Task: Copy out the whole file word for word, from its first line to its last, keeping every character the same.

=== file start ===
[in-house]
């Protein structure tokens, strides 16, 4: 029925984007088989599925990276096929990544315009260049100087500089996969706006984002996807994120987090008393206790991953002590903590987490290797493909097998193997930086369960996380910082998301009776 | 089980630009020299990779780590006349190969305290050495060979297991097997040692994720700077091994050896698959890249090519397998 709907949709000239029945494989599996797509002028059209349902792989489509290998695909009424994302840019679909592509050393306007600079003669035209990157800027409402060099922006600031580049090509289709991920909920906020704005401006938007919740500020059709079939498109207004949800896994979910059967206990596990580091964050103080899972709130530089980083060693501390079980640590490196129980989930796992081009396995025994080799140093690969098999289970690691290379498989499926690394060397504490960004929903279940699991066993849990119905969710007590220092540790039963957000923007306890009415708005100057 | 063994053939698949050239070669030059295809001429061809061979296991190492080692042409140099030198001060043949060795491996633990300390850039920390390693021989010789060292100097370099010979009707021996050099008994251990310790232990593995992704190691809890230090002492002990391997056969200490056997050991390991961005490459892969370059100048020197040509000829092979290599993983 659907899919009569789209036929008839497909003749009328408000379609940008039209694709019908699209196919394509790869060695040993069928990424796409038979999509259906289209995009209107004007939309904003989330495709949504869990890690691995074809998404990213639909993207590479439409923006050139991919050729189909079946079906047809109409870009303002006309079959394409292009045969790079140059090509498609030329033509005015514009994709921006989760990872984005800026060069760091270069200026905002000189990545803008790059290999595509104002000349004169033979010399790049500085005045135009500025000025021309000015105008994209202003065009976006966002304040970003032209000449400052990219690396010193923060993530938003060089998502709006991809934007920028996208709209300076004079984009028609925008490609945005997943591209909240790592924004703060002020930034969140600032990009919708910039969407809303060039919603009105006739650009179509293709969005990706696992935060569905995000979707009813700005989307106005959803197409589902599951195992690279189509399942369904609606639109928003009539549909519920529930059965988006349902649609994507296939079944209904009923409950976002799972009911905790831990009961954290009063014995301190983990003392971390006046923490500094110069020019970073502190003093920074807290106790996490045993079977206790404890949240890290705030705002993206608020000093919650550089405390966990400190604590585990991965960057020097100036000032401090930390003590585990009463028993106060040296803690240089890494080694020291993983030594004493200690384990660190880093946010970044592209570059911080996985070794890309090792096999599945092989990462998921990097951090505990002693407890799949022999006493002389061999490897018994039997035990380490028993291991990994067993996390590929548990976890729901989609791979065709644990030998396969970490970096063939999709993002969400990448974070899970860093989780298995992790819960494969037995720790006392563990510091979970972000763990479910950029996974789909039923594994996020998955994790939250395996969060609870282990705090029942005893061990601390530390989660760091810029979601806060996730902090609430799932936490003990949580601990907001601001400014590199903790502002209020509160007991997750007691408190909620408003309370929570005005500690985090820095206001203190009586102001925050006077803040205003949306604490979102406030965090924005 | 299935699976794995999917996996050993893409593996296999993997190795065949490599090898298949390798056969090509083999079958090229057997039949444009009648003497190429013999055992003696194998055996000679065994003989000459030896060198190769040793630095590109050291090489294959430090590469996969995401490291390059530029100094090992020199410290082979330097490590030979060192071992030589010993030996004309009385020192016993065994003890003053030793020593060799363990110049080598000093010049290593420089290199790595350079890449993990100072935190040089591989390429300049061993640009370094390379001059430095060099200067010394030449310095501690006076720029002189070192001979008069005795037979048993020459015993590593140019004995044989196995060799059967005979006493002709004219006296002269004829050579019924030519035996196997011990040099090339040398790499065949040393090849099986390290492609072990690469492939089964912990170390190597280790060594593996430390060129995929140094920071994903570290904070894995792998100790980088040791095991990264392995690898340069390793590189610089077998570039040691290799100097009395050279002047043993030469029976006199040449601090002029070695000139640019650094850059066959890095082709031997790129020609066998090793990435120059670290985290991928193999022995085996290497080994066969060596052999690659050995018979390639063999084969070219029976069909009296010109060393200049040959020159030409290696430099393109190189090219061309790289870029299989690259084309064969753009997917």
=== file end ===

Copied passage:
[in-house]
């Protein structure tokens, strides 16, 4: 029925984007088989599925990276096929990544315009260049100087500089996969706006984002996807994120987090008393206790991953002590903590987490290797493909097998193997930086369960996380910082998301009776 | 089980630009020299990779780590006349190969305290050495060979297991097997040692994720700077091994050896698959890249090519397998 709907949709000239029945494989599996797509002028059209349902792989489509290998695909009424994302840019679909592509050393306007600079003669035209990157800027409402060099922006600031580049090509289709991920909920906020704005401006938007919740500020059709079939498109207004949800896994979910059967206990596990580091964050103080899972709130530089980083060693501390079980640590490196129980989930796992081009396995025994080799140093690969098999289970690691290379498989499926690394060397504490960004929903279940699991066993849990119905969710007590220092540790039963957000923007306890009415708005100057 | 063994053939698949050239070669030059295809001429061809061979296991190492080692042409140099030198001060043949060795491996633990300390850039920390390693021989010789060292100097370099010979009707021996050099008994251990310790232990593995992704190691809890230090002492002990391997056969200490056997050991390991961005490459892969370059100048020197040509000829092979290599993983 659907899919009569789209036929008839497909003749009328408000379609940008039209694709019908699209196919394509790869060695040993069928990424796409038979999509259906289209995009209107004007939309904003989330495709949504869990890690691995074809998404990213639909993207590479439409923006050139991919050729189909079946079906047809109409870009303002006309079959394409292009045969790079140059090509498609030329033509005015514009994709921006989760990872984005800026060069760091270069200026905002000189990545803008790059290999595509104002000349004169033979010399790049500085005045135009500025000025021309000015105008994209202003065009976006966002304040970003032209000449400052990219690396010193923060993530938003060089998502709006991809934007920028996208709209300076004079984009028609925008490609945005997943591209909240790592924004703060002020930034969140600032990009919708910039969407809303060039919603009105006739650009179509293709969005990706696992935060569905995000979707009813700005989307106005959803197409589902599951195992690279189509399942369904609606639109928003009539549909519920529930059965988006349902649609994507296939079944209904009923409950976002799972009911905790831990009961954290009063014995301190983990003392971390006046923490500094110069020019970073502190003093920074807290106790996490045993079977206790404890949240890290705030705002993206608020000093919650550089405390966990400190604590585990991965960057020097100036000032401090930390003590585990009463028993106060040296803690240089890494080694020291993983030594004493200690384990660190880093946010970044592209570059911080996985070794890309090792096999599945092989990462998921990097951090505990002693407890799949022999006493002389061999490897018994039997035990380490028993291991990994067993996390590929548990976890729901989609791979065709644990030998396969970490970096063939999709993002969400990448974070899970860093989780298995992790819960494969037995720790006392563990510091979970972000763990479910950029996974789909039923594994996020998955994790939250395996969060609870282990705090029942005893061990601390530390989660760091810029979601806060996730902090609430799932936490003990949580601990907001601001400014590199903790502002209020509160007991997750007691408190909620408003309370929570005005500690985090820095206001203190009586102001925050006077803040205003949306604490979102406030965090924005 | 299935699976794995999917996996050993893409593996296999993997190795065949490599090898298949390798056969090509083999079958090229057997039949444009009648003497190429013999055992003696194998055996000679065994003989000459030896060198190769040793630095590109050291090489294959430090590469996969995401490291390059530029100094090992020199410290082979330097490590030979060192071992030589010993030996004309009385020192016993065994003890003053030793020593060799363990110049080598000093010049290593420089290199790595350079890449993990100072935190040089591989390429300049061993640009370094390379001059430095060099200067010394030449310095501690006076720029002189070192001979008069005795037979048993020459015993590593140019004995044989196995060799059967005979006493002709004219006296002269004829050579019924030519035996196997011990040099090339040398790499065949040393090849099986390290492609072990690469492939089964912990170390190597280790060594593996430390060129995929140094920071994903570290904070894995792998100790980088040791095991990264392995690898340069390793590189610089077998570039040691290799100097009395050279002047043993030469029976006199040449601090002029070695000139640019650094850059066959890095082709031997790129020609066998090793990435120059670290985290991928193999022995085996290497080994066969060596052999690659050995018979390639063999084969070219029976069909009296010109060393200049040959020159030409290696430099393109190189090219061309790289870029299989690259084309064969753009997917």